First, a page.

$$
\text{Generalized Sample Variance} = |\mathbf{S}|
$$
- It is a measure of spread across all variables
- Reflecting how much overlapping area (covariance) across variables relative to the total variances occurs in the sample
- Amount of overlap reduces the generalized sample variance
```{r}
#| output-location: default
gsv = det(S)
gsv
# If no correlation
S_noCorr = S
S_noCorr[upper.tri(S_noCorr)] = S_noCorr[lower.tri(S_noCorr)] = 0
S_noCorr
gsv_noCorr <- det(S_noCorr)
gsv_noCorr
gsv / gsv_noCorr
# If correlation = 1
S_PerfCorr = S
S_PerfCorr[upper.tri(S_PerfCorr)] = S_PerfCorr[lower.tri(S_PerfCorr)] = prod(diag(S))
S_PerfCorr
gsv_PefCorr <- det(S_PerfCorr)
gsv_PefCorr
```
- The generalized sample variance is:
- Largest when variables are uncorrelated
- Zero when variables from a linear dependency
## Total Sample Variance
- The total sample variance is the sum of the variances of each variable in the sample
- The sum of the diagonal elements of the sample covariance matrix
- The trace of the sample covariance matrix
$$
\text{Total Sample Variance} = \sum_{v=1}^{V} s^2_{x_i} = \text{tr}\mathbf{S}
$$
Total sample variance for our SAT example:
```{r}
sum(diag(S))
```
- The total sample variance does not take into consideration the covariances among the variables
- Will not equal zero if linearly dependency exists
## Mutlivariate Normal Distribution and Mahalanobis Distance
- The PDF of Multivariate Normal Distribution is very similar to univariate normal distribution
$$
f(\mathbf{x}_p) = \frac{1}{(2\pi)^{\frac{V}2}|\mathbf{\Sigma}|^{\frac12}}\exp[-\frac{\color{tomato}{(x_p^T - \mu)^T \mathbf{\Sigma}^{-1}(x_p^T-\mu)}}{2}]
$$
Where $V$ represents number of variables and the highlighed is [Mahalanobis Distance]{style="color: tomato"}.
- We use $MVN(\mathbf{\mu, \Sigma})$ to represent a multivariate normal distribution with mean vector as $\mathbf{\mu}$ and covariance matrix as $\mathbf{\Sigma}$
- Similar to squared mean error in univariate distribution, we can calculate squared Mahalanobis Distance for each observable individual in the context of Multivariate Distribution
$$
d^2(x_p) = (x_p^T - \mu)^T \Sigma^{-1}(x_p^T-\mu)
$$
- In R, we can use `mahalanobis` followed by data vector (`x`), mean vector (`center`), and covariance matrix (`cov`) to calculate the **squared Mahalanobis Distance** for one individual
```{r}
#| output-location: default
x_p <- X[1, ]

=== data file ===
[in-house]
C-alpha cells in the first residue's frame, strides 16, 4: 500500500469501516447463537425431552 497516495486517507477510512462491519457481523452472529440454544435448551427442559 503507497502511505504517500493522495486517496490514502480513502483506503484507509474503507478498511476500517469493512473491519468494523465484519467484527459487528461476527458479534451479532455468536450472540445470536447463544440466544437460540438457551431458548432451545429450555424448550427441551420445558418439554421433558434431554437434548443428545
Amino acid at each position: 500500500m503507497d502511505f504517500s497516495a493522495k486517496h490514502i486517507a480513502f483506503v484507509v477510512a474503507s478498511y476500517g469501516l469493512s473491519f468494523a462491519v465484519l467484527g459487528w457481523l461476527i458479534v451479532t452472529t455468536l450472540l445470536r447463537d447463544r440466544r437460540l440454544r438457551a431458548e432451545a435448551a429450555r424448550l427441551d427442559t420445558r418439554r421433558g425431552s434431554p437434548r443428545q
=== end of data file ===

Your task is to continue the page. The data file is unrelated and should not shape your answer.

x_p
mahalanobis(x = x_p, center = XBAR, cov = S)
mahalanobis(x = X[2, ], center = XBAR, cov = S)
mahalanobis(x = X[3, ], center = XBAR, cov = S)
# Alternatively,
t(x_p - XBAR) %*% solve(S) %*% (x_p - XBAR)
```
```{r}
mh_dist_all <- apply(X, 1, \(x) mahalanobis(x, center = XBAR, cov = S))
plot(density(mh_dist_all))
```
## Multivariate Normal Properties
- The multivariate normal distribution has some useful properties that show up in statistical methods
- If $\mathbf{X}$ is distributed multivariate normally:
1. Linear combinations of $\mathbf{X}$ are normally distributed
2. All subsets of $\mathbf{X}$ are multivariate normally distributed
3. A zero covariance between a pair of variables of $\mathbf{X}$ implies that the variables are independent
4. Conditional distributions of $\mathbf{X}$ are multivariate normal
## How to use Multivariate Normal Distribution in R
Similar to other distribution functions, we use `dmvnorm` to get the density given the observations and the parameters (mean vector and covariance matrix). `rmvnorm` can generate multiple samples given the distribution
```{r}
#| output-location: default
library(mvtnorm)
(mu <- colMeans(dataSAT[, 2:3]))
S
dmvnorm(X[1, ], mean = mu, sigma = S)
dmvnorm(X[2, ], mean = mu, sigma = S)
## Total Log Likelihood
LL <- sum(log(apply(X, 1, \(x) dmvnorm(x, mean = mu, sigma = S))))
LL
## Generate samples from MVN
rmvnorm(20, mean = mu, sigma = S) |> show_table()
```
## Wrapping Up
1. We are now ready to discuss multivariate models and the art/science of multivariate modeling
2. Many of the concepts of univariate models carry over
- Maximum likelihood
- Model building via nested models
- All of the concepts involve multivariate distributions
3. Matrix algebra was necessary so as to concisely talk about our distributions (which will soon be models)
4. The multivariate normal distribution will be necessary to understand as it is the most commonly used distribution for estimation of multivariate models
5. Next class we will get back into data analysis – but for multivariate observations…using R’s lavaan package for path analysis